Rate limiting

To maintain the stability and availability of APIs for all client applications, Toast APIs are rate-limited. This ensures that a single API client cannot consume all API resources and deny service to other clients. Requests that exceed a rate limit are denied with an HTTP status code 429 response.

Toast rate limit values

Here are the current rate limits for Toast APIs. These rate limits are described in more detail in How rate limiting works.

Global rate limit

20 requests per second, 10,000 requests per 15 minutes

The global rate limit limits the total number of requests that an API client can make across all APIs collectively.

For example, if your client makes 3 requests to the orders API, and 7 requests to the labor API, it made a total of 10 requests against the Toast APIs collectively.

Default API rate limit

20 requests per second, 10,000 requests per 15 minutes

API rate limits are used to limit requests to individual Toast APIs.

Note

The global and default API rate limits are currently the same, but might differ in the future.

There are no custom API rate limits for specific APIs.

Endpoint-specific rate limits

The GET /menus endpoint of the menus API uses an endpoint rate limit for each client of one request per second per location. Requests that your API client makes for one restaurant do not affect the client's rate limits for any other restaurant.

The GET /metadata endpoint uses the default API rate limit of 20 requests per second, 10,000 requests per 15 minutes.

The GET /ordersBulk endpoint of the orders API uses an endpoint rate limit of five requests per client per location per second.

How rate limiting works

This section provides an overview of Toast rate limiting functionality.

Rate limiting is per restaurant or per IP address

When the Toast-Restaurant-External-ID header is included in the request, then rate limiting is applied per restaurant location.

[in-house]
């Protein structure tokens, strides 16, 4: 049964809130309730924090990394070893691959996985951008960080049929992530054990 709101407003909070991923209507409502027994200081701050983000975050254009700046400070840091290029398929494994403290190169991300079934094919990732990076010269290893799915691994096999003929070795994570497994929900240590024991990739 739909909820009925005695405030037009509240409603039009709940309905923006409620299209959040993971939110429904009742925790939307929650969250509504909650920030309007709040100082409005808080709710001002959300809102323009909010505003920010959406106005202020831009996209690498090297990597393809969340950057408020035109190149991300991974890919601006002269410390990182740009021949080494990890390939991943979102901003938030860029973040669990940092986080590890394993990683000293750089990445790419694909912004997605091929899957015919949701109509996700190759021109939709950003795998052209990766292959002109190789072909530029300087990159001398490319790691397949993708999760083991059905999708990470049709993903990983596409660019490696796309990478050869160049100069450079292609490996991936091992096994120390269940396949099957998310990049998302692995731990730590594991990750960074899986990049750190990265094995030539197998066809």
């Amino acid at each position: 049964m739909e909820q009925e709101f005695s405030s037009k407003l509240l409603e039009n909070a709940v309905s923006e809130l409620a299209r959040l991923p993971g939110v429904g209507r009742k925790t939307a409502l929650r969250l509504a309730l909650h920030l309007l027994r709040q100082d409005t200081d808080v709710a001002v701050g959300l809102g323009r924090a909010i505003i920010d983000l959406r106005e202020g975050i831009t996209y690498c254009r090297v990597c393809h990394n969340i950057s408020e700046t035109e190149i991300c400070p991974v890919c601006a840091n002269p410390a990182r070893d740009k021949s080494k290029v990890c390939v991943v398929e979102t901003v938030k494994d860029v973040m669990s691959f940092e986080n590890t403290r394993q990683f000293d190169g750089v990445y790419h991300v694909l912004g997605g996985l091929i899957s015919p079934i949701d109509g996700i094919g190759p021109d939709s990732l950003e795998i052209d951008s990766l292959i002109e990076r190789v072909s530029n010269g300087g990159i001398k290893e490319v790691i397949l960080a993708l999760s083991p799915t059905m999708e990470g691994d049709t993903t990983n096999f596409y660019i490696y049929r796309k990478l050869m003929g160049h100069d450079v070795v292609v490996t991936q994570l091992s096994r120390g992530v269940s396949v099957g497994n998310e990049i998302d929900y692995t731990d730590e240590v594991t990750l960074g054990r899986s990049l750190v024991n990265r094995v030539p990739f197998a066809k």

If the Toast-Restaurant-External-ID header is absent, then rate limiting is applied per IP address. For example, the partners API does not require a restaurant context, and you do not provide restaurant context for requests for an authorization token.

When rate limits are applied per restaurant location, requests that your API client makes for one restaurant location do not affect the client's rate limits for any other restaurant. In other words, if Client A has reached its rate limit for Restaurant A, it can continue to make requests for Restaurant B until it exhausts its rate limit for Restaurant B.

Rate limits are a collection of limits

A rate limit is a collection of limits. For example, 20 requests per second and 10,000 requests per fifteen minutes.

Toast APIs returns header fields in response to each request that report on the specific limit within a rate limit that is the closest to being exceeded.

For more information on the rate limit header field, see Rate limiting header fields .

Rate limits use fixed time slices

Toast APIs use fixed time slices when they calculate whether the individual limits within a rate limit were reached.

In this approach, each individual limit is associated with a time slice that has a fixed start and end time. For example, you are limited to 20 requests in the 09:00:00 to 09:00:01 time slice, and 10,000 requests in the 09:00:00 to 09:15:00 time slice.

The Toast APIs track the requests made within each time slice independently. When a time slice ends, the limits associated with that time slice are reset.

To illustrate this concept, consider the following example:

  1. Requests allowed:

    • 09:00:00 to 09:00:01 time slice: 20 requests

    • 09:00:00 to 09:15:00 time slice: 10,000 requests

  2. At 09:00:00, a request is made.

    Requests remaining:

    • 09:00:00 to 09:00:01 time slice: 19

    • 09:00:00 to 09:15:00 time slice: 9999

  3. At 09:00:01, the shorter time slice ends and a new one begins:

    Requests remaining:

    • 09:00:01 to 09:00:02 time slice: 20

    • 09:00:00 to 09:15:00 time slice: 9999

With each response, the Toast APIs return a header field that tells you when the time slice for the limit that is closest to being exceeded will be reset.

See Rate limiting header fields for more information on the rate limit header fields.

Rate limit types and priority

Toast APIs use the following rate limit types:

Global rate limit

This rate limit is applied to requests made across all Toast APIs collectively. For example, assuming a global rate limit of 20 requests/second, your API client can make a total of 20 requests per second, regardless of which API those requests are sent to. So, sending 15 requests to the orders API and 5 requests to the labor API in the same second is acceptable but sending 20 requests to the orders API and 20 requests to the labor API in the same second is not.

API rate limits

API rate limits are applied to requests made against individual APIs, for example, the orders API or the labor API. Toast APIs have a default API rate limit.

There are currently no custom rate limits for individual Toast APIs.